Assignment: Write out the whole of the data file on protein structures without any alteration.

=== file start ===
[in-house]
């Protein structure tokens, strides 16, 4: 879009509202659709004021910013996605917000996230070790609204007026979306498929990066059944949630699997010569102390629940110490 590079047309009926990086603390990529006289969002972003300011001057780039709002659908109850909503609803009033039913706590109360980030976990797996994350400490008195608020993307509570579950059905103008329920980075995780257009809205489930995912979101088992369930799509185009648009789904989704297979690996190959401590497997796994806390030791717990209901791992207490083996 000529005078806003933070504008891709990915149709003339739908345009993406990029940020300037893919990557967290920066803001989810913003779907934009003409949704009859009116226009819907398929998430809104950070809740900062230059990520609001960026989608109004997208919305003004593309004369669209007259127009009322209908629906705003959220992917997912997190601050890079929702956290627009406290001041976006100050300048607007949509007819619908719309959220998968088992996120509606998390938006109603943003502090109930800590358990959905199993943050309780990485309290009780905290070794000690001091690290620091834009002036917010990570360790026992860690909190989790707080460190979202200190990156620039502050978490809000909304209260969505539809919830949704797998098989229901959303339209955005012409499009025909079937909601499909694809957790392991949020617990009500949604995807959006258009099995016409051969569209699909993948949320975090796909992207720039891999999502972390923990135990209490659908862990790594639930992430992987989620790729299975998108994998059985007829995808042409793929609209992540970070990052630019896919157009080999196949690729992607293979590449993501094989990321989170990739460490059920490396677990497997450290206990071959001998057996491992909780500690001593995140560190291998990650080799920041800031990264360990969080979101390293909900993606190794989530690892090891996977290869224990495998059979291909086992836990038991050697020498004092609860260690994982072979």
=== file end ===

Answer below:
[in-house]
């Protein structure tokens, strides 16, 4: 879009509202659709004021910013996605917000996230070790609204007026979306498929990066059944949630699997010569102390629940110490 590079047309009926990086603390990529006289969002972003300011001057780039709002659908109850909503609803009033039913706590109360980030976990797996994350400490008195608020993307509570579950059905103008329920980075995780257009809205489930995912979101088992369930799509185009648009789904989704297979690996190959401590497997796994806390030791717990209901791992207490083996 000529005078806003933070504008891709990915149709003339739908345009993406990029940020300037893919990557967290920066803001989810913003779907934009003409949704009859009116226009819907398929998430809104950070809740900062230059990520609001960026989608109004997208919305003004593309004369669209007259127009009322209908629906705003959220992917997912997190601050890079929702956290627009406290001041976006100050300048607007949509007819619908719309959220998968088992996120509606998390938006109603943003502090109930800590358990959905199993943050309780990485309290009780905290070794000690001091690290620091834009002036917010990570360790026992860690909190989790707080460190979202200190990156620039502050978490809000909304209260969505539809919830949704797998098989229901959303339209955005012409499009025909079937909601499909694809957790392991949020617990009500949604995807959006258009099995016409051969569209699909993948949320975090796909992207720039891999999502972390923990135990209490659908862990790594639930992430992987989620790729299975998108994998059985007829995808042409793929609209992540970070990052630019896919157009080999196949690729992607293979590449993501094989990321989170990739460490059920490396677990497997450290206990071959001998057996491992909780500690001593995140560190291998990650080799920041800031990264360990969080979101390293909900993606190794989530690892090891996977290869224990495998059979291909086992836990038991050697020498004092609860260690994982072979």